By Dale Roberts
Special to the Financial Independence Hub
In September, Vanguard’s VRIF ETF was launched. The ETF is an all-in-one retirement funding solution. It is designed to pay out 4% of the portfolio value in 12 monthly distributions. That level of income is set at the end of each calendar year, based on the year end value. After the Santa Claus rally, it looks like VRIF holders will be getting a modest raise.
Here’s my original review of the Vanguard VRIF ETF. Simple and cost effective asset allocation portfolios can (historically) work very well to provide consistent and generous retirement income. The Vanguard VRIF option does it all for you, from portfolio management to paying out that income each month. Of course, you can also create your own ETF portfolio for retirement funding.
The key message is that simple works. And fees are important. I am a big fan of financial planning at the right cost, but keep in mind that investment fees and advisory fees will reduce the amount that your investments can deliver each year. You would subtract that percentage off the top. That’s why you might consider a fee-for-service advisor. In the end they might provide that retirement funding plan that would include an investment option such as VRIF.
The VRIF payout
The initial monthly distribution for VRIF was set at .083333 cents per unit.
As per the ETF mandate the distribution will stay the same throughout the year. The amount in your pocket includes fees and any withholding taxes within the ETF assets. It’s 4% in the clear. Of course, you would (most often but depending on your tax situation) create taxes payable from receiving the income in an RRSP, RRIF or taxable account. Within your TFSA the income would be tax free.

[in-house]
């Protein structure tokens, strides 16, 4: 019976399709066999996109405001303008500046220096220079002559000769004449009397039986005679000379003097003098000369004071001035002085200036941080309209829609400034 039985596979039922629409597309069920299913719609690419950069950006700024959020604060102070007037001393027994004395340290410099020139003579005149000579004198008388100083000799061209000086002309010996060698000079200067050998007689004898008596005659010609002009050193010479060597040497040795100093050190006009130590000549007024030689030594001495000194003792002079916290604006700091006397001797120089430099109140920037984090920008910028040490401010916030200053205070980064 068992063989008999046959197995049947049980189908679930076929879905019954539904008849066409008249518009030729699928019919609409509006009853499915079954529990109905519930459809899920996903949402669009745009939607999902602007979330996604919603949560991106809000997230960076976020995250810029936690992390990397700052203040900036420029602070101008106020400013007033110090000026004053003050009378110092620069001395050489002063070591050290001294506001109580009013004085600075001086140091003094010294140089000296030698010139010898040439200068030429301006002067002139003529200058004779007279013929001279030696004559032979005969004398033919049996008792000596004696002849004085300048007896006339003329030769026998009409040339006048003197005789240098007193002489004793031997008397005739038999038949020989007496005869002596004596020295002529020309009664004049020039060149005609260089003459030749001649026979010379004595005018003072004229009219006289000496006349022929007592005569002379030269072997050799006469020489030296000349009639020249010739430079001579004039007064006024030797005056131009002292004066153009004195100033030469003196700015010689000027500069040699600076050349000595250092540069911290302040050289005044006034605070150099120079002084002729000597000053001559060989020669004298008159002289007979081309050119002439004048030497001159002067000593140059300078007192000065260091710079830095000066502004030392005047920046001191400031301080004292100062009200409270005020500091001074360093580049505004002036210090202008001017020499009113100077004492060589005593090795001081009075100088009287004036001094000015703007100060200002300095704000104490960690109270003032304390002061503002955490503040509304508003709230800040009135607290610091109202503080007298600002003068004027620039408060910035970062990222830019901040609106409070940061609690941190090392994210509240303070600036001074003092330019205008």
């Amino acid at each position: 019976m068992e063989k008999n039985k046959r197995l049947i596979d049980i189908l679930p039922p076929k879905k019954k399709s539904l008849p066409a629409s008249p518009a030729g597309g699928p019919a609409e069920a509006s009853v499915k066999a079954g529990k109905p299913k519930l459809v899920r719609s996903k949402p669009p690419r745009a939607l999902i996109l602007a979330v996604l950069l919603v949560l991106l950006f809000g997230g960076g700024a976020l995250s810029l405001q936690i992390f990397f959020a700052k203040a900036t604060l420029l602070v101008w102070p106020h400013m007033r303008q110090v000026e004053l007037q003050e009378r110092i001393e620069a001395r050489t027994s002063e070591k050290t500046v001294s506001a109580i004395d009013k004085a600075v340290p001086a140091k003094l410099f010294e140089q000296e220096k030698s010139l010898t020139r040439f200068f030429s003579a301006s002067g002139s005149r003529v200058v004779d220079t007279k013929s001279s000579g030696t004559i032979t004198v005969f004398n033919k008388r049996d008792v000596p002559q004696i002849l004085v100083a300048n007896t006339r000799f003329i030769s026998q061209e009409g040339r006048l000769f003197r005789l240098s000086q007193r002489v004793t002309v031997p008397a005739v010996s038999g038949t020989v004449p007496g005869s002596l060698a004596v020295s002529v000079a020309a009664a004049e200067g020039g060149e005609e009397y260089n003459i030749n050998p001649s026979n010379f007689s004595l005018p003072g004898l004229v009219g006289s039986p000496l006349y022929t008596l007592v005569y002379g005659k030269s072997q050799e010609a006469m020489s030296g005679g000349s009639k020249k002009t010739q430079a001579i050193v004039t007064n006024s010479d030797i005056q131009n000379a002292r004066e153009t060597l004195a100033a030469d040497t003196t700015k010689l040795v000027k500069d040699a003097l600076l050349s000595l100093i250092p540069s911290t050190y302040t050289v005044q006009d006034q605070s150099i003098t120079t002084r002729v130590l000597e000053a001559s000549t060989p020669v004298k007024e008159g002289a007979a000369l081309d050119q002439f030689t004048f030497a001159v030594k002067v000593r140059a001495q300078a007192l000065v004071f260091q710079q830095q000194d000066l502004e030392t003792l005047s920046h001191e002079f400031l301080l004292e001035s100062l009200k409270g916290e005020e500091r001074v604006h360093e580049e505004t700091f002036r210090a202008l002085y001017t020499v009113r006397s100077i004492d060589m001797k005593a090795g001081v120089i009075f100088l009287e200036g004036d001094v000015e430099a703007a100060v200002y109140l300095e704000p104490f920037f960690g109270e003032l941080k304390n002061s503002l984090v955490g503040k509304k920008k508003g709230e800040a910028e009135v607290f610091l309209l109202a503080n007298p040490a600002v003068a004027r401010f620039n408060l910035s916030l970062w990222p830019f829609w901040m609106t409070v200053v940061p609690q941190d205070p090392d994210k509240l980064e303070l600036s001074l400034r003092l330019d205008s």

The performance of VRIF
In addition to paying out the monthly distributions, the ETF has also increased in price by 4.5% from inception.
If the trend continues VRIF will increase its payout in 2021. VRIF ETF holders might be getting a small raise. If we hold tight, it should be in the area of .087 cents per unit. As goes the stock and bond markets, so goes the VRIF distribution.
On the flipside if the markets had taken VRIF down, the distribution would have been decreased. That reduces the risks and provides the likelihood of more income stability over the decades. All said, that rolling income level (dependent upon markets year to year) might be seen as a slight drawback. If one has created their own ETF or stock portfolio they can decide to maintain or increase their income level, knowing that traditionally in most periods we can spend at a 4% area or more, inflation adjusted.
VBAL vs VRIF for retirement funding
While it is a short period of study, VBAL has a slight edge over VRIF from VRIF inception. Of course Vanguard’s VBAL has a greater stock allocation at 60% vs 50% for VRIF, so we would expect more generous returns when stocks are performing well. VBAL is besting VRIF by about .5% from mid September to December 18.
Again, it would my position that one can do better if they manage their own ETF and stock portfolio. But I certainly understand the appeal of the convenience of VRIF for many retirees. It is a great option.
This week I posted an update on our US stock holdings that bested the S&P 500 by a considerable amount. That mix certainly would have been able to create considerable retirement income in 2020 and over the last several years.
To manage risks, we hold those US stocks, Canadian dividend payers, Canadian bonds, US Treasuries, gold ‘stuff’, plus cash and bitcoin funds.
I’ll be back soon with a post on managing inflation risks in retirement. VRIF might not do the trick.
Dale Roberts is the Chief Disruptor at cutthecrapinvesting.com. A former ad guy and investment advisor, Dale now helps Canadians say goodbye to paying some of the highest investment fees in the world. This blog originally appeared on Dale’s site on Dec. 20, 2020 and is republished on the Hub with his permission.